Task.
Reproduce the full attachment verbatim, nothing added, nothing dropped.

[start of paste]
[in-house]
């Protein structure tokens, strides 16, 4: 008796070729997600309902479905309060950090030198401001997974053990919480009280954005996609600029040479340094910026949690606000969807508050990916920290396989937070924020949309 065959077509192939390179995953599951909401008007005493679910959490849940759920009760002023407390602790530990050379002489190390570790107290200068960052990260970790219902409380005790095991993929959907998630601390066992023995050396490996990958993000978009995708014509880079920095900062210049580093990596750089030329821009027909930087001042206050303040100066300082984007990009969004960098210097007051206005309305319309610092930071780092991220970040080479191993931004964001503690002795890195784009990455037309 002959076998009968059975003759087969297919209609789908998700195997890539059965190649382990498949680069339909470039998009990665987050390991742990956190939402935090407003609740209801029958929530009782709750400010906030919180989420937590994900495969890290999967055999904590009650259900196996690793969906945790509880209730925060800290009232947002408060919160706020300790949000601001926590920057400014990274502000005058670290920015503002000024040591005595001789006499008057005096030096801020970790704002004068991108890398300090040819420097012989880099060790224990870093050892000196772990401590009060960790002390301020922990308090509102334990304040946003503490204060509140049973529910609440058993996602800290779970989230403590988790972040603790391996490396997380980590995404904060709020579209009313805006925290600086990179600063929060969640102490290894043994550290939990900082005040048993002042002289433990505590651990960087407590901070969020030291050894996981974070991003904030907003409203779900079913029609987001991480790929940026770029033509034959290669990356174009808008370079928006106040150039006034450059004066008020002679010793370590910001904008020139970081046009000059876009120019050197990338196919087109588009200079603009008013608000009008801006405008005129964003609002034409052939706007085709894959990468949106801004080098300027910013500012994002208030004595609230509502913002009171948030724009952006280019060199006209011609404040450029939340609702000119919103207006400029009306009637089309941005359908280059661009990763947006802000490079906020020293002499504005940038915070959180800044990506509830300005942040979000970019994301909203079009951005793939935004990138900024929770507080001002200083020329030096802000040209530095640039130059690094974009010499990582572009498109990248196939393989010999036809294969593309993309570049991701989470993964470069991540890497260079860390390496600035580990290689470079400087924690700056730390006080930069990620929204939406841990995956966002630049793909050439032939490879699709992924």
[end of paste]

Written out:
[in-house]
């Protein structure tokens, strides 16, 4: 008796070729997600309902479905309060950090030198401001997974053990919480009280954005996609600029040479340094910026949690606000969807508050990916920290396989937070924020949309 065959077509192939390179995953599951909401008007005493679910959490849940759920009760002023407390602790530990050379002489190390570790107290200068960052990260970790219902409380005790095991993929959907998630601390066992023995050396490996990958993000978009995708014509880079920095900062210049580093990596750089030329821009027909930087001042206050303040100066300082984007990009969004960098210097007051206005309305319309610092930071780092991220970040080479191993931004964001503690002795890195784009990455037309 002959076998009968059975003759087969297919209609789908998700195997890539059965190649382990498949680069339909470039998009990665987050390991742990956190939402935090407003609740209801029958929530009782709750400010906030919180989420937590994900495969890290999967055999904590009650259900196996690793969906945790509880209730925060800290009232947002408060919160706020300790949000601001926590920057400014990274502000005058670290920015503002000024040591005595001789006499008057005096030096801020970790704002004068991108890398300090040819420097012989880099060790224990870093050892000196772990401590009060960790002390301020922990308090509102334990304040946003503490204060509140049973529910609440058993996602800290779970989230403590988790972040603790391996490396997380980590995404904060709020579209009313805006925290600086990179600063929060969640102490290894043994550290939990900082005040048993002042002289433990505590651990960087407590901070969020030291050894996981974070991003904030907003409203779900079913029609987001991480790929940026770029033509034959290669990356174009808008370079928006106040150039006034450059004066008020002679010793370590910001904008020139970081046009000059876009120019050197990338196919087109588009200079603009008013608000009008801006405008005129964003609002034409052939706007085709894959990468949106801004080098300027910013500012994002208030004595609230509502913002009171948030724009952006280019060199006209011609404040450029939340609702000119919103207006400029009306009637089309941005359908280059661009990763947006802000490079906020020293002499504005940038915070959180800044990506509830300005942040979000970019994301909203079009951005793939935004990138900024929770507080001002200083020329030096802000040209530095640039130059690094974009010499990582572009498109990248196939393989010999036809294969593309993309570049991701989470993964470069991540890497260079860390390496600035580990290689470079400087924690700056730390006080930069990620929204939406841990995956966002630049793909050439032939490879699709992924």